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Basics of Search Engine Positioning

A. TermsSearch Engine: A machine "tuned" by humans to indexweb pages. For instance, Excite.Algorithm: The way in which the search engine is"tuned". An algorithm is the way the search engine willdeterm...

A. Terms

Search Engine: A machine "tuned" by humans to index
web pages. For instance, Excite.

Algorithm: The way in which the search engine is
"tuned". An algorithm is the way the search engine will
determine ranks - it is the way the search engine is
programmed to determine ranks. An algorithm may take
only certain things into account - like keywords in the title
or link popularity. Some engines use cyclical algorithms -
meaning they may change algorithms from week to week.

Directory: A list of sites compiled by humans. For instance,
Yahoo!

Spider: A spider goes to your site and finds your pages.
It then stores those pages in a database for future retrieval
by the search engine.

Indexing: When the search engine takes the pages from
the database that the spider has created and places them
in an order based on the algorithms of that engine. All search
engines have a different indexing process - due to different
algorithms - that's why you get different results in different engines.

Query: The keywords that a person types into a search
box. A person is "querying" the search engine.

Crawling: When the spider follows the links from the page you
submit - the spider is "crawling" your site.

Automatic Update: When the spider returns to your pages at
periodic intervals to check to see if you've made any changes.

Optimizing: You can optimize, tune or configure your web
pages for a specific search engine. This means that you are
employing specific strategies for specific engines.

Spam:
- Using the same keyword more than three times in your
keywords tag.

- Putting keywords into your tags that has nothing to do with
your actual page content.

- Using text, spacers, or borders the same color as the
background.

- Using tiny text with keywords in an attempt to increase ranks.

B. Search Engines v. Directories

There is a difference between a search engine and a directory.
A search engine is a machine - or a "robot". A human may program
algorithms for a search engine, but a human will have nothing to do
with your site when the spider is visiting your site or the engine is
indexing your pages.

A directory can be compiled by a robot, but more often than not,
it is compiled by humans. Yahoo! is a prime example of a directory.
When you submit your site to Yahoo! a human will review your site for
consideration in their index.

The lines between search engines and directories are
becoming jaded. This is because each major "search engine" is
associated with a "directory." For instance, we used to call AltaVista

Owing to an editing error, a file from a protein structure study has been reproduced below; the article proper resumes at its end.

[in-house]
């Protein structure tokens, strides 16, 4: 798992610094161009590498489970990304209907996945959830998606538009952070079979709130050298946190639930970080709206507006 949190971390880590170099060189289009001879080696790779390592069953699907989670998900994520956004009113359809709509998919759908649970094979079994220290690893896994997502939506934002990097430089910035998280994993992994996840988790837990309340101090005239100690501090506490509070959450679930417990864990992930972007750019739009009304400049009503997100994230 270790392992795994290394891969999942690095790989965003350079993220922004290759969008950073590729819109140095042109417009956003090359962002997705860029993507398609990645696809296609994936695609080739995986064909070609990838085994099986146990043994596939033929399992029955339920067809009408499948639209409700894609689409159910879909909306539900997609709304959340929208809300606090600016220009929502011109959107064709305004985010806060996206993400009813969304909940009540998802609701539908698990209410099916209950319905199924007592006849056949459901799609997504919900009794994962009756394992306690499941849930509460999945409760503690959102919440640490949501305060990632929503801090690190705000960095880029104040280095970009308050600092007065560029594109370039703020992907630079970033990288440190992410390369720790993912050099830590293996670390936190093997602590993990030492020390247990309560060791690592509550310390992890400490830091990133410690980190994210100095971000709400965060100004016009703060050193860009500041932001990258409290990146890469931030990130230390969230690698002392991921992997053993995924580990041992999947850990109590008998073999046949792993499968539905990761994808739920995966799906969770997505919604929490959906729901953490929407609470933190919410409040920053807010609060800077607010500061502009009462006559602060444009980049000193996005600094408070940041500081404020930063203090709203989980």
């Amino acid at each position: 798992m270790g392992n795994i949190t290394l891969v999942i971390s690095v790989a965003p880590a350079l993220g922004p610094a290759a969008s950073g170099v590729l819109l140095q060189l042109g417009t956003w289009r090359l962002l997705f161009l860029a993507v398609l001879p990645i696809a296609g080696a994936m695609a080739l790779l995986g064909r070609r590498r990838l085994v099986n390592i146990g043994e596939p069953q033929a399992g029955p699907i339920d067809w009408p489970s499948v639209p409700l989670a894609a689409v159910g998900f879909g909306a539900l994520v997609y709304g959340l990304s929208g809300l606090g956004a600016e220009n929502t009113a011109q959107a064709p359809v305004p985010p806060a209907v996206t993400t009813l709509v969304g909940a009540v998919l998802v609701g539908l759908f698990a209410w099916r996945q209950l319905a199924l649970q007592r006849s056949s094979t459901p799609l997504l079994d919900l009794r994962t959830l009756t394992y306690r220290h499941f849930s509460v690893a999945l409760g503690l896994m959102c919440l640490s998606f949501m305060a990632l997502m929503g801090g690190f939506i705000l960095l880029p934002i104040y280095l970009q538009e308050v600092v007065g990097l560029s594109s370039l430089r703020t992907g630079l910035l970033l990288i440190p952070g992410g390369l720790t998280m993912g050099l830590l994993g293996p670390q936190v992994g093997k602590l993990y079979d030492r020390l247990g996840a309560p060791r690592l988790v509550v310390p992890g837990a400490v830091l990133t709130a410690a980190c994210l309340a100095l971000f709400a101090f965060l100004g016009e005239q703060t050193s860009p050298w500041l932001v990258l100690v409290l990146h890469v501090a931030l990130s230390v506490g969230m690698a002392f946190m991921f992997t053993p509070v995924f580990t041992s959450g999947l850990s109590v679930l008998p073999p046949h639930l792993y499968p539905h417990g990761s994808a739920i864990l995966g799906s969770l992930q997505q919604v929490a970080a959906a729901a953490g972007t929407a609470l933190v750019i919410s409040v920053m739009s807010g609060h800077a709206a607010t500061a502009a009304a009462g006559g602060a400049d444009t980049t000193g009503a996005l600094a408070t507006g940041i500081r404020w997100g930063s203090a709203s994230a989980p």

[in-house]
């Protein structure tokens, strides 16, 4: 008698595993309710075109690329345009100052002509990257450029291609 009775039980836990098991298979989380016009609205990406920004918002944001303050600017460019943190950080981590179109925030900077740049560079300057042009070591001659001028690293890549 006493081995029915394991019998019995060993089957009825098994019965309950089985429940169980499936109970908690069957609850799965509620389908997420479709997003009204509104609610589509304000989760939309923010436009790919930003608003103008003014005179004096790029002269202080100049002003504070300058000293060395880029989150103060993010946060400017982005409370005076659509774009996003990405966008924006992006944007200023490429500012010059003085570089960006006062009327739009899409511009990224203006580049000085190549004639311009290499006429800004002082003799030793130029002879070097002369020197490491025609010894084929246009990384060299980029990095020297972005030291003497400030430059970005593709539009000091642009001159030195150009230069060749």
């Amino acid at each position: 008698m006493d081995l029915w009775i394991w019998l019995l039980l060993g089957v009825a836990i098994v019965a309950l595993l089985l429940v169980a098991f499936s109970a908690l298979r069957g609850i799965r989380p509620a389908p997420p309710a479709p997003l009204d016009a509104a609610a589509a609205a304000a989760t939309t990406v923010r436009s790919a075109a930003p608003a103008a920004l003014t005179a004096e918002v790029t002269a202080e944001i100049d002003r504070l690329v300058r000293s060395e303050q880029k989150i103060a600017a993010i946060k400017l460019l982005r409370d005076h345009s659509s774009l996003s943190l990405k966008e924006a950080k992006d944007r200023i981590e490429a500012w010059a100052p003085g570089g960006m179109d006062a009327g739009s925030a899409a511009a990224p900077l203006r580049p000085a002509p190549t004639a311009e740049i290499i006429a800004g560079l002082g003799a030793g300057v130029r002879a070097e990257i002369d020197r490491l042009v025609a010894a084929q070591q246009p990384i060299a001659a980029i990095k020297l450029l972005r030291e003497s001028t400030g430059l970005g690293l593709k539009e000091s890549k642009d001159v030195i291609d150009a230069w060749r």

a search engine. However, we have to be careful with that terminology.
When you go to AltaVista and you type in a search - you are definitely
getting results from the "engine" part of AltaVista. But when you search
down through the "categories" - you haven't typed anything into the
"search box" - you are now getting results from a directory (these results
come from two directories - Open Directory Project and LookSmart.)

There is a relationship between search results in the "engine" and the
directory or directories that are associated with a particular search
engine. It appears that many search engine's algorithms have been
set to include results based on the directory. Therefore, it is imperative
that you are listed in the directory associated with each search engine.

C. What happens when I submit my site to a search engine?

First, the search engine's spider will visit your site immediately,
and schedule your site for inclusion in the search engine's index.

Second, usually within a few weeks, the engine will place your site
in their index.

Third, the spider will revisit your site, to include any updates. Once
you are included in the index, the spider will usually revisit every
two weeks. The spider will also begin to "crawl" your site by
following the links off of the page that you submitted. This process
is also called "automatic update". With Excite - these new updates
seem to be automatically included once the spider has visited the
site. However, if you are dealing with the Inktomi spider - slurp -
which gathers data for Hotbot, Snap, Yahoo! and others, this
information may not be included in each particular engine's index
for several weeks.

Fourth, when someone uses a search engine, they type
"keywords" into the search box. They are submitting a query to a
search engine. The search engine, depending on how it has been
tuned, will pull up all of the relevant sites which pertain to that query.

D. Variables That Affect Ranks

When you are optimizing your web pages for certain engines,
you must always keep in mind that keyword frequency in text and
location of your keywords, is the most important part of how the
engine will rank your pages. ALL search engines rank pages
based on frequency and location of keywords.

Some engines also are programmed to give a boost to pages
which meet the following criteria:

1. link popularity

2. keywords in the title, most important keywords first

3. keywords in the names of the linked pages
for instance: educational toys

4. keywords in alt tags

5. keywords as names of images
for instance: educational toys

6. keywords in the description tag

7. keywords in the keywords tagFree Reprint Articles, most important keywords first

Article Tags: Search Engine, Search Engines, Search Engine's, Most Important

Source: Free Articles from ArticlesFactory.com

ABOUT THE AUTHOR


If you need more help, check out the book:

http://www.thewritemarket.com/seo-book.shtml

This book will give you explicit and easy-to-follow directions
on how to write for the Search Engines.



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